The crystals here were as tall as buildings. Reed's breath caught in his throat. He felt as if he had shrunk to the size of an ant and had wandered into a geode. The men steady hacked away at the structures, dumping the fragments into carts that the oldest pushed along tracks leading up towards the windmillls. Reed counted seven similiar tunnels as he peered up and around. Each one must lead directly under a windmill. But what was this substance and why did Reinheart want it? And why crush the crystals? He had so many questions and not nearly enough answers. They traveled down to the center, which had already been cleared of crystal, leaving behind a hard, gray rock face.
At last the thugs, stopped, one of them holding him still as the other chained his ankle to a large ring sunk in the middle of the solid ground, which already had two long chains coming off of it. His eyes followed the chains until he saw the faces of the prisoners bound to them.
One man, he did not know, but he admired the hard look in his eyes. There was a spirit there that had not been broken, no matter what Reinheart had said. He knew who it was though, because he had an arm around a young lady next to him, who ran to him, arms open wide, the chains rattling loudly.
"Reed! You're alive!" Anna caught him in a hug, Reed wincing sharply before she pulled away. "What did he do to you?"
He couldn't look her in the eye. This was not how he had intended to end up. Some gunslinger he turned out to be, and after all that training with Troy.
"This that Xylem you were telling me about, hon?" The man said.
"You must be Sheriff Daniels," Reed said, tipping his hat to the man who came up behind her slowly, favoring one leg, leaning on a tall pick axe as a makeshift cane.
He tipped his own, "That's right, though I'm afraid you have me at a disadvantage, stranger."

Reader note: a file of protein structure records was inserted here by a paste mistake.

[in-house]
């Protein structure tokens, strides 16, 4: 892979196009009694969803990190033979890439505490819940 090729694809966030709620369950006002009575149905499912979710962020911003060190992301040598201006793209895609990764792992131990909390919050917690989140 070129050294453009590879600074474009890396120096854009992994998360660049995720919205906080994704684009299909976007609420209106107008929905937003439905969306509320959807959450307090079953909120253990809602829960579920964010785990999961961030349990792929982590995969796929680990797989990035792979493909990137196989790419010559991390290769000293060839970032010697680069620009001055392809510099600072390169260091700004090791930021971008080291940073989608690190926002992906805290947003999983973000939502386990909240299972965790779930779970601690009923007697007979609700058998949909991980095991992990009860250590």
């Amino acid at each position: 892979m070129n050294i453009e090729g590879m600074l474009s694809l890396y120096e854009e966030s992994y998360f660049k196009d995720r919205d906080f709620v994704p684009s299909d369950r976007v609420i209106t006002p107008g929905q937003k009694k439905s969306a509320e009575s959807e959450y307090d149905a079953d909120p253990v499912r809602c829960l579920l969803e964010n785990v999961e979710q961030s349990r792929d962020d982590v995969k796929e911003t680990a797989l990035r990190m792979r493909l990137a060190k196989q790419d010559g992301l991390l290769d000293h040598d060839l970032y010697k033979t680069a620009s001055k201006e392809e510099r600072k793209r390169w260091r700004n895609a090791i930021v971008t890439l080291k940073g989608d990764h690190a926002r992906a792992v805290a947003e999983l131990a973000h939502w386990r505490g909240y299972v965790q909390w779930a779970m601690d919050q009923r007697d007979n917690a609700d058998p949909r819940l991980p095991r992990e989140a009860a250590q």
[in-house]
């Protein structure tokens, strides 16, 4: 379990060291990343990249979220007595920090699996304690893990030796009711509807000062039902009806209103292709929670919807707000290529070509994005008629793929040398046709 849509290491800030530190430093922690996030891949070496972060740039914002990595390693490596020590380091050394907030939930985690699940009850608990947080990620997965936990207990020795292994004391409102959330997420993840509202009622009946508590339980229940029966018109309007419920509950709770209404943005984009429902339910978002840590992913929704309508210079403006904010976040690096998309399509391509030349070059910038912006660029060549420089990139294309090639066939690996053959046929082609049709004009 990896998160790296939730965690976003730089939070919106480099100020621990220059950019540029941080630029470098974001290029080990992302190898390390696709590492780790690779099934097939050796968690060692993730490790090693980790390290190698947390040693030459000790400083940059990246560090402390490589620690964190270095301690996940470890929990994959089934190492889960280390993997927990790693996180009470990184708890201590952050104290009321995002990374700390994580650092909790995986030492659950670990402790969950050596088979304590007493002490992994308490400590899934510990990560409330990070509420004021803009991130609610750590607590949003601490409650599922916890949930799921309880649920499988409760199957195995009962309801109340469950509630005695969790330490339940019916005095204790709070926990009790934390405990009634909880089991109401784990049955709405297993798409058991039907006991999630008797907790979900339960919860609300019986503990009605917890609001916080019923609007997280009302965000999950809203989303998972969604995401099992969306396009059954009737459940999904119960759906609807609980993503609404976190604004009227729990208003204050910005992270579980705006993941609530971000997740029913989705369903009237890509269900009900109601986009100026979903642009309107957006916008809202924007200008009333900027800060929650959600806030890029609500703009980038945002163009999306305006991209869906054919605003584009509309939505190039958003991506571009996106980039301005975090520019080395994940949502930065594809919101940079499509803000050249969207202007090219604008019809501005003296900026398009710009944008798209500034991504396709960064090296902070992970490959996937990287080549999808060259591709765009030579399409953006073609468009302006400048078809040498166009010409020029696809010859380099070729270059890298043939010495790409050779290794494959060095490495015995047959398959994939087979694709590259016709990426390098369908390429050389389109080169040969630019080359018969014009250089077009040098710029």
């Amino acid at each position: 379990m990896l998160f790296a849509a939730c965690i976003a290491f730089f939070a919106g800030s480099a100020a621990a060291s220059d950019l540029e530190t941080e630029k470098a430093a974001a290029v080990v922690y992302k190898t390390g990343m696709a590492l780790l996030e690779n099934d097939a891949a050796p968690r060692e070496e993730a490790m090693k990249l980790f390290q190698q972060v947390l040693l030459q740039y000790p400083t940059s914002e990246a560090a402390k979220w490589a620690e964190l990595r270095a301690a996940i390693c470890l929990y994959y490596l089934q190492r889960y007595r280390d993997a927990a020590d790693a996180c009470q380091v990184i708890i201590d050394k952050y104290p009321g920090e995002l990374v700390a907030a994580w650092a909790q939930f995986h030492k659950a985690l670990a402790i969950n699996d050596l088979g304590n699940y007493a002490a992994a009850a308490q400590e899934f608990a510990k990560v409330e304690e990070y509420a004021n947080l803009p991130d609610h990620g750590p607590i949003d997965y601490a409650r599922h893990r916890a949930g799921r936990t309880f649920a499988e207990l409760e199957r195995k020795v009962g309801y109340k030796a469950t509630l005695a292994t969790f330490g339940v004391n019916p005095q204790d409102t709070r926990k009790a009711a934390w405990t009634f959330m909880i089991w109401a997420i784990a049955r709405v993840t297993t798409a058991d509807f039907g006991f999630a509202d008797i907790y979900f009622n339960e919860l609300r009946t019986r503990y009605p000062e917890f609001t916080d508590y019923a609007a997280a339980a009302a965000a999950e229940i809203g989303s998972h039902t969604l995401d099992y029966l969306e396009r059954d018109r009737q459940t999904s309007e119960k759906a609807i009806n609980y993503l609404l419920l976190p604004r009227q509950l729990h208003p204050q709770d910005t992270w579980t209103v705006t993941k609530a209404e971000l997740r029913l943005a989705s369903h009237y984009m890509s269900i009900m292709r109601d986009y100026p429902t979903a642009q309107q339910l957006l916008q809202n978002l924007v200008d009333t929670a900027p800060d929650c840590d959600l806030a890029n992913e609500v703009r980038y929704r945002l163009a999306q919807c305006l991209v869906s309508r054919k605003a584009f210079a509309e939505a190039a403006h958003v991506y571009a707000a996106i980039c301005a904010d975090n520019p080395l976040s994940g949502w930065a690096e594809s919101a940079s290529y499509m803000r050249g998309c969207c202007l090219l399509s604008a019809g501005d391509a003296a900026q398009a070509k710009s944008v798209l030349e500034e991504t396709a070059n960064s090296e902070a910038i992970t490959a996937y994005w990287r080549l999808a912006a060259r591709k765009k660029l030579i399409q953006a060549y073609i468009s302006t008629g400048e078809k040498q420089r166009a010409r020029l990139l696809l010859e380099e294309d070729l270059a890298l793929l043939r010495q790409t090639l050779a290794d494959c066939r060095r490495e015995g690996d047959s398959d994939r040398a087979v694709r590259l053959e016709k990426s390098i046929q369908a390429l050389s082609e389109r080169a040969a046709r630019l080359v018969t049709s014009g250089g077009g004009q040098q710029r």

"Reed," he shook his hand, the man offering a tight grip, "Though we're both disadvantaged at the moment," Reed said, peering around.
"Too true. Though maybe a pair of younger hands can help us."
"Are you hurt?"
"That son of a snake damn near broke my back when he caught me trying to dig us out with this rusty old thing, but I'm afraid all it's good for now is an old man's cane."
"Dig? Is there soil under all this rock?"
Daniels shrugged. "Dunno. Didn't get far enough to find out. Maybe you'll have better luck though. Or a better idea for that matter."
"Can I borrow your pick axe?"
"Give me a hand down to sit and I'll let you have it," he said. Reed and Anna gently lowered him to the floor.
"Why don't you lie down, Daddy?" She said, taking off her coat and folding it into a pillow for him. He sighed but did so, wincing a bit but settling at last. He handed up the pick axe to Anna who passed it to Reed.
Daniels looked at him a moment more. "There's something familiar about you, son." He took of his own hat and scratched his head. Then he looked at the hat. He stared at Reed. "Wait a gal-darned minute! Is that my good hat?"
Anna laughed. Daniels glared at her at first, but after a moment, he broke into laughter as well. "Shucks, she outfitted you with my whole dang wardrobe, didn't she? Well, you can keep all of it. Hat looks better on you actually," he admitted with a smile.
Reed grinned. It was good to hear laughter, to find any kind of hope in this place of misery.
Continue to Part 14?